The autoharp is a musical stringed instrument having a series of chord bars attached to dampers which, when depressed, mute all the strings other than those that form the desired chord. Despite its name, the autoharp is not a harp at all, but a chorded zither.
There is debate over the origin of the autoharp. A German immigrant in Philadelphia by the name of Charles F. Zimmermann was awarded US patent 257808 in 1882 for a design for a musical instrument that included mechanisms for muting certain strings during play. He named his invention the “autoharp”. Unlike later autoharps, the shape of the instrument was symmetrical, and the felt-bearing bars moved horizontally against the strings instead of vertically. It is not known if Zimmermann ever commercially produced any instruments of this early design. Karl August Gütter of Markneukirchen, Germany, had built a model that he called a “Volkszither” which most resembles the autoharp played today. Gütter obtained a British patent for his instrument circa 1883-1884. Zimmermann, after returning from a visit to Germany, began production of the Gütter design in 1885 but with his own design patent number and catchy name. Gütter’s instrument design became very popular and Zimmermann has often been mistaken as the inventor.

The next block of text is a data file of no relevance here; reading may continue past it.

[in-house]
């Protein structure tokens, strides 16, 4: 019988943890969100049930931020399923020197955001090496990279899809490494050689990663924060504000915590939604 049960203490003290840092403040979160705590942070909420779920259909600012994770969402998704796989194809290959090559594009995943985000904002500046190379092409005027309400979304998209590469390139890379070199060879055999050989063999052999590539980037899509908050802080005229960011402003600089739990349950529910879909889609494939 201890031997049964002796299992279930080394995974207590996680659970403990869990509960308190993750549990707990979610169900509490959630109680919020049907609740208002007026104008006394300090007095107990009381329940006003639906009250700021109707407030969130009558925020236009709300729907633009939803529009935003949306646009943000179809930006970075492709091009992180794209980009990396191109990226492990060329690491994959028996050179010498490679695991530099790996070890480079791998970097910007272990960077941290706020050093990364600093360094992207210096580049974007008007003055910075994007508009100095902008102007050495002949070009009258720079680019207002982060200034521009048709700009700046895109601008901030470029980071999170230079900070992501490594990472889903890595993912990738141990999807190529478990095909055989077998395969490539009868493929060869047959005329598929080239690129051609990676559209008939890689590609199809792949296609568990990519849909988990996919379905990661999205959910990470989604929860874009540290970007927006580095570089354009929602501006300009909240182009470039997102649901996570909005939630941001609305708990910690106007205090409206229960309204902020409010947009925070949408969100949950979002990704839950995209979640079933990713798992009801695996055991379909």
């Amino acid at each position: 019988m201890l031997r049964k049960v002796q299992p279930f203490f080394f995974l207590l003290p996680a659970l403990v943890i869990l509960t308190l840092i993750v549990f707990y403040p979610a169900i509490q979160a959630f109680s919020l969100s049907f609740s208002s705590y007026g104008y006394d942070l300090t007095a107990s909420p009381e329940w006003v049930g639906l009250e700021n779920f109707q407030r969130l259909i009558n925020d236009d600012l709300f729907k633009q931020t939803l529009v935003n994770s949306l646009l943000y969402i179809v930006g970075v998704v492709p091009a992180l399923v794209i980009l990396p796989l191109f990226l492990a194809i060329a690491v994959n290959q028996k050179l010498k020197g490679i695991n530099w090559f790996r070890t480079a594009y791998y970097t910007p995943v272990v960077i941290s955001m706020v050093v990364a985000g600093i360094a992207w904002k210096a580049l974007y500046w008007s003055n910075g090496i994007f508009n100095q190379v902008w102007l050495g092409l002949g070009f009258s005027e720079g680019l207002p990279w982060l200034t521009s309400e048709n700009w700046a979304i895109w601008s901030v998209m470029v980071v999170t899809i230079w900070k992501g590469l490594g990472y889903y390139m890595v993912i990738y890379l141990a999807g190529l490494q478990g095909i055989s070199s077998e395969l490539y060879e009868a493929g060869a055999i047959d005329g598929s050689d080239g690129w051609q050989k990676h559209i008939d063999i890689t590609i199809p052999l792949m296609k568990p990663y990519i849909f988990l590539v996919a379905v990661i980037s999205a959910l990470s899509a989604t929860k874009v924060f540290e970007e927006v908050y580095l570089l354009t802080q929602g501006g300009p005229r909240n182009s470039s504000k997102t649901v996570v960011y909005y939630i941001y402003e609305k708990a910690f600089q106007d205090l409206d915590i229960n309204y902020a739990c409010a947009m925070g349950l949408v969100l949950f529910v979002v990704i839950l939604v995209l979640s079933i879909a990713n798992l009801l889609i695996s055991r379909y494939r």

The term “autoharp” was registered as a trademark in 1926. The word is currently claimed as a trademark by U.S. Music Corporation, whose Oscar Schmidt division manufactures autoharps. The USPTO registration, however, covers only a “Mark Drawing Code (5) WORDS, LETTERS, AND/OR NUMBERS IN STYLIZED FORM” and has expired.
In litigation with George Orthey, it was held that Oscar Schmidt could only claim ownership of the stylized lettering of the word autoharp, the term itself having moved into general usage. As a consequence, for instance, Autoharp Quarterly is able to register its own mark using the word autoharp in its generic sense, and Orthey instruments (and other manufacturers) can market their instruments as “autoharps”.